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Q&A: Cadillac Fairview’s Tom Knoepfel on recycling the former Sears building, one panel at a time

Cadillac Fairview VP Tom Knoepfel poses for a photo at the site of the old Sears building in downtown Vancouver, BC on October 10, 2013. Cadillac Fairview plans to replace the site with a flagship Nordstroms store. Jimmy Jeong for The Globe and Mail.

Jimmy Jeong/The Globe and Mail

From the street, the construction effort looks like peeling the shell off an egg and putting on a new one.

The widely criticized former Sears building in downtown Vancouver across the street from the Vancouver Art Gallery has been stripped to a skeleton as workers replace the massive white panels that some observers said made it resemble a giant urinal.

It is part of a revamp of the 600,000 square foot complex, opened in 1973. When the work is done in 2015, U.S. retailer Nordstrom will take the first three floors of the seven-storey building. The rest will be offices and an extension of the underground Pacific Centre mall.

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Tom Knoepfel, senior vice-president and portfolio manager for Cadillac Fairview, which owns the building and is having it renovated by the Ledcor Group, says his company initially thought about demolishing the building and that the old concrete composite tiles from the exterior are being put to an unusual new use.

Was knocking down the building and starting from scratch considered?

We gave that some thought, but re-purposing of the building was really driven by our desire to accommodate Nordstrom. The specific location is in the heart of the downtown core. It's connected to both of our rapid-transit systems and it has ample parking. To duplicate that kind of location in downtown Vancouver is nearly impossible.

Why did they want the building renovated?

The building, in its current form, in terms of the size of the floorplate and obviously the location worked for them. The various components of the building, however, are 40 years old and have reached the end of their useful life and needed to be replaced. In addition, they wanted the exterior of the building to more appropriately reflect their brand with new materials.

How far along did you get in looking at demolishing the building?

Because the primary objective with this building was to accommodate Nordstrom and they had indicated that the floorplan in its current state worked for them well, we didn't move far beyond our initial analysis.

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How many panels have you taken off?

Honestly I don't know.

What has happened to the old panels?

The panels have been taken out to the Langley Airport to create roughly 6,000 square metres of new roadway. In their place, there will be roughly 1,700 new panels of glass.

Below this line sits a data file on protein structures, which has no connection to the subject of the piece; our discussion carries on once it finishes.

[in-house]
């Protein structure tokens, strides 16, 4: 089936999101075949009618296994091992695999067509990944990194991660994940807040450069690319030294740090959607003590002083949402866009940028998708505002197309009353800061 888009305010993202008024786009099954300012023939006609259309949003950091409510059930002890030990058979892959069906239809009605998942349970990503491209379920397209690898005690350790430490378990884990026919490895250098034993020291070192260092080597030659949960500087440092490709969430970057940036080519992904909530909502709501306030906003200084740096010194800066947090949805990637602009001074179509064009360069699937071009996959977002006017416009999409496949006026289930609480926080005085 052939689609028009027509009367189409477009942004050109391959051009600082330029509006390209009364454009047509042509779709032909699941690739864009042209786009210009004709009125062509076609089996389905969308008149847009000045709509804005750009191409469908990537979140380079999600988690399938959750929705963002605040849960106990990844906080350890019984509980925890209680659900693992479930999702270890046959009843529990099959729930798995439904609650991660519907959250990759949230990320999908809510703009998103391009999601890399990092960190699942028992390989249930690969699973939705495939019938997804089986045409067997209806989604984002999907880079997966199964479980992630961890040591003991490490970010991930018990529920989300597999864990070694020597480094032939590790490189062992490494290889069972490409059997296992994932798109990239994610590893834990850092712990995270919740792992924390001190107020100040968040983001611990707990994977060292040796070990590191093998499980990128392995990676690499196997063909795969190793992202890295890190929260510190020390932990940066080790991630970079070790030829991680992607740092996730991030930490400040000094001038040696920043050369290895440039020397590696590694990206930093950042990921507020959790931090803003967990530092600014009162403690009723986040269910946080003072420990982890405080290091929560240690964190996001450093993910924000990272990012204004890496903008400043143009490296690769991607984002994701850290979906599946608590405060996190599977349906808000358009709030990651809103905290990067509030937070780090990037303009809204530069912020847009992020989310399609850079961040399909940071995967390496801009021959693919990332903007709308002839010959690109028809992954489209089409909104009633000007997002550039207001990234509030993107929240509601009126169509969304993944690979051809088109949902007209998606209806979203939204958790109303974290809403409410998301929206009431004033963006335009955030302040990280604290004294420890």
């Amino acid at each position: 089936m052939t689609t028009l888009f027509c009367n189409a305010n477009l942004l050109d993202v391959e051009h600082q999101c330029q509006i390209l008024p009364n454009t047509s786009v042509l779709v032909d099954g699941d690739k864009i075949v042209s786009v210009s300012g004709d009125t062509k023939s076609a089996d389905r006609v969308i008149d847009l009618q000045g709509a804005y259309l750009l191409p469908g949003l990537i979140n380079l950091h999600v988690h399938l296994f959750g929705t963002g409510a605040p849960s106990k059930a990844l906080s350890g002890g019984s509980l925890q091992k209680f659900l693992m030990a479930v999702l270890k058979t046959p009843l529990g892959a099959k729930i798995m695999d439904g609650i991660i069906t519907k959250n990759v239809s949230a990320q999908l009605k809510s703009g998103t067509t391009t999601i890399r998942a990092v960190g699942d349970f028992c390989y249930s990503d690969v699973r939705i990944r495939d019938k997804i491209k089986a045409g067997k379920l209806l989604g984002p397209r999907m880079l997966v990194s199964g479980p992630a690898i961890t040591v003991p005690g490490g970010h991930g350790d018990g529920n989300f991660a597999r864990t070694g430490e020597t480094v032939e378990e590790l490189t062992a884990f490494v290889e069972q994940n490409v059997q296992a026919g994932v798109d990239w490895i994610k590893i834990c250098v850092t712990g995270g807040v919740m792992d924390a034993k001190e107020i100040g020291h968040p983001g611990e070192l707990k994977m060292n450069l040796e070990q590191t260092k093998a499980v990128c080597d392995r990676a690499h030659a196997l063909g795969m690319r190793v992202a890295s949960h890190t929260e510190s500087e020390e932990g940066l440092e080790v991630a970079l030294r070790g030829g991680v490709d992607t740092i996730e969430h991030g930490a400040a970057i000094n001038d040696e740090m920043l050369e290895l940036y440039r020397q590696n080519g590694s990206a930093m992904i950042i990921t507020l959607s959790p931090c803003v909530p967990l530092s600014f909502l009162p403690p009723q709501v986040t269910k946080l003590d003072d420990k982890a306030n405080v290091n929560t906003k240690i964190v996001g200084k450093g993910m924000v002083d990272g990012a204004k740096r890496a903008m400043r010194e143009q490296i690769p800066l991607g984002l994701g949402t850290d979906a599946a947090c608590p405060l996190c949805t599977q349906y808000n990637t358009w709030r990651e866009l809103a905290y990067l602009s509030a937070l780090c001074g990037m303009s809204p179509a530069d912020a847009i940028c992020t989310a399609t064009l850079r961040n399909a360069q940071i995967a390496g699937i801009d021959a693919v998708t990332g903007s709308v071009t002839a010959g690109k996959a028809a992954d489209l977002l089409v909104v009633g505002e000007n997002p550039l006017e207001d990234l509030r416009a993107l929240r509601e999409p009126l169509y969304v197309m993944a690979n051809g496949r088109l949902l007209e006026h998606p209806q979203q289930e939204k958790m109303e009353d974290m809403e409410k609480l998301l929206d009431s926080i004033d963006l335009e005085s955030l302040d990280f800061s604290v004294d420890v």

Is other material from the building being recycled?

Over 91 per cent of the material from the building is being re-purposed or recycled. [It is] over 6.8-million kilograms. Some of the metal is being converted and recycled. Concrete goes through a crusher and is ground down to gravel and sand. Gypsum is extracted and reused as new stock. Wood is going into a chipper and being reused as biofuel.

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How much is this costing?

We're a privately held company and we don't divulge construction costs or contracts of this size.

Are you on budget?

Yes. We are on budget.

This has been a maligned building. Do you think the frequent urinal comparison was fair?

Different people had their views on the building as it stood.

It's exciting to be part of the architectural renaissance of the building and be able to change the architectural landscape on such a large and significant building.

We retained James Cheng – a world-renowned architect local to Vancouver – who really understands the architectural landscape of Vancouver. We believe he has designed a building that will be truly complimentary to our city.

Given past criticisms, was getting it right, so to speak, a concern for the team?

We certainly felt the pressure and responsibility to get it right, and have received the support and endorsement of the City of Vancouver in terms of design put forward.

What is the most complicated aspect of pulling this off?

The design phase of re-purposing a single-purpose building into three different and distinct uses. Determining where to locate the elevator bank to get to the offices which run through Nordstroms and run through the retail all the way to the parkade was extremely challenging. Another complication is we're working in the middle of the city but also adjacent to the TD Tower, which is fully occupied and on top of a two-level parkade, which has remained open through the entire reconstruction process.

This interview has been edited and condensed

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